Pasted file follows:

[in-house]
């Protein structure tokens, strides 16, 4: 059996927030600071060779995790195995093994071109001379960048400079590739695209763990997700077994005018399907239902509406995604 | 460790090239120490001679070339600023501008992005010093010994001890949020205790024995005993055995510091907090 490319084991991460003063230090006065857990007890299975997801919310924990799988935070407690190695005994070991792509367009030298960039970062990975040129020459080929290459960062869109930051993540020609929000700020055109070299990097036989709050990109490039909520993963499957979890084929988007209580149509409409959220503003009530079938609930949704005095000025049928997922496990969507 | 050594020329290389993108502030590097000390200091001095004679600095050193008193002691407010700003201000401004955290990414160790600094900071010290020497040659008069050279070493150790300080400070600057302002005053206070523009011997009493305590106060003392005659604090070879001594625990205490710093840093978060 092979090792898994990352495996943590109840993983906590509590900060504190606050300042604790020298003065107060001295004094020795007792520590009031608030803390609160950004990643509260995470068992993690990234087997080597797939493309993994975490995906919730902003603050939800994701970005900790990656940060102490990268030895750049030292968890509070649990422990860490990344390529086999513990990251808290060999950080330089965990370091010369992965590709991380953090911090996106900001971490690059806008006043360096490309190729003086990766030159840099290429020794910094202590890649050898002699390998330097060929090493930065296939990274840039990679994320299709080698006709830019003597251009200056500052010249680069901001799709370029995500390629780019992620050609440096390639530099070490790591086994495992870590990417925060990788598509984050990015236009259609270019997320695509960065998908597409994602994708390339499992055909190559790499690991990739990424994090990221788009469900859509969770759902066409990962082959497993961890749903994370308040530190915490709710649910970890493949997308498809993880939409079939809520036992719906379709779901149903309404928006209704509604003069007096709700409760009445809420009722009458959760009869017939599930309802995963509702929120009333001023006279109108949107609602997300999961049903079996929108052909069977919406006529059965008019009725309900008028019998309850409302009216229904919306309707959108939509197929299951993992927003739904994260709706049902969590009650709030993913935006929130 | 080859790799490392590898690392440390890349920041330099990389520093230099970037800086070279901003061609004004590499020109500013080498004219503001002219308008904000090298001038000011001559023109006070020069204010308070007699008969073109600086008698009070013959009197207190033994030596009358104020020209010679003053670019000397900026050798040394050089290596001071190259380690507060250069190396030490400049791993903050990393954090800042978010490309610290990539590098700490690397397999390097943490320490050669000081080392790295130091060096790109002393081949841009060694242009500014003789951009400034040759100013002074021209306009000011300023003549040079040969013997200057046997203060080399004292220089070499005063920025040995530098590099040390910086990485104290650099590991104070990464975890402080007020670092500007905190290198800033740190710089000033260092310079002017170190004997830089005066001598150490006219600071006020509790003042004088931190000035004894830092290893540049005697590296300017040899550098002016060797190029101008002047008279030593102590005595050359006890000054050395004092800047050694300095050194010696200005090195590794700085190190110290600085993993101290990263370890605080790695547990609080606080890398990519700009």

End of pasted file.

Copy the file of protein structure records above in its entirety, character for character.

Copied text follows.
[in-house]
């Protein structure tokens, strides 16, 4: 059996927030600071060779995790195995093994071109001379960048400079590739695209763990997700077994005018399907239902509406995604 | 460790090239120490001679070339600023501008992005010093010994001890949020205790024995005993055995510091907090 490319084991991460003063230090006065857990007890299975997801919310924990799988935070407690190695005994070991792509367009030298960039970062990975040129020459080929290459960062869109930051993540020609929000700020055109070299990097036989709050990109490039909520993963499957979890084929988007209580149509409409959220503003009530079938609930949704005095000025049928997922496990969507 | 050594020329290389993108502030590097000390200091001095004679600095050193008193002691407010700003201000401004955290990414160790600094900071010290020497040659008069050279070493150790300080400070600057302002005053206070523009011997009493305590106060003392005659604090070879001594625990205490710093840093978060 092979090792898994990352495996943590109840993983906590509590900060504190606050300042604790020298003065107060001295004094020795007792520590009031608030803390609160950004990643509260995470068992993690990234087997080597797939493309993994975490995906919730902003603050939800994701970005900790990656940060102490990268030895750049030292968890509070649990422990860490990344390529086999513990990251808290060999950080330089965990370091010369992965590709991380953090911090996106900001971490690059806008006043360096490309190729003086990766030159840099290429020794910094202590890649050898002699390998330097060929090493930065296939990274840039990679994320299709080698006709830019003597251009200056500052010249680069901001799709370029995500390629780019992620050609440096390639530099070490790591086994495992870590990417925060990788598509984050990015236009259609270019997320695509960065998908597409994602994708390339499992055909190559790499690991990739990424994090990221788009469900859509969770759902066409990962082959497993961890749903994370308040530190915490709710649910970890493949997308498809993880939409079939809520036992719906379709779901149903309404928006209704509604003069007096709700409760009445809420009722009458959760009869017939599930309802995963509702929120009333001023006279109108949107609602997300999961049903079996929108052909069977919406006529059965008019009725309900008028019998309850409302009216229904919306309707959108939509197929299951993992927003739904994260709706049902969590009650709030993913935006929130 | 080859790799490392590898690392440390890349920041330099990389520093230099970037800086070279901003061609004004590499020109500013080498004219503001002219308008904000090298001038000011001559023109006070020069204010308070007699008969073109600086008698009070013959009197207190033994030596009358104020020209010679003053670019000397900026050798040394050089290596001071190259380690507060250069190396030490400049791993903050990393954090800042978010490309610290990539590098700490690397397999390097943490320490050669000081080392790295130091060096790109002393081949841009060694242009500014003789951009400034040759100013002074021209306009000011300023003549040079040969013997200057046997203060080399004292220089070499005063920025040995530098590099040390910086990485104290650099590991104070990464975890402080007020670092500007905190290198800033740190710089000033260092310079002017170190004997830089005066001598150490006219600071006020509790003042004088931190000035004894830092290893540049005697590296300017040899550098002016060797190029101008002047008279030593102590005595050359006890000054050395004092800047050694300095050194010696200005090195590794700085190190110290600085993993101290990263370890605080790695547990609080606080890398990519700009």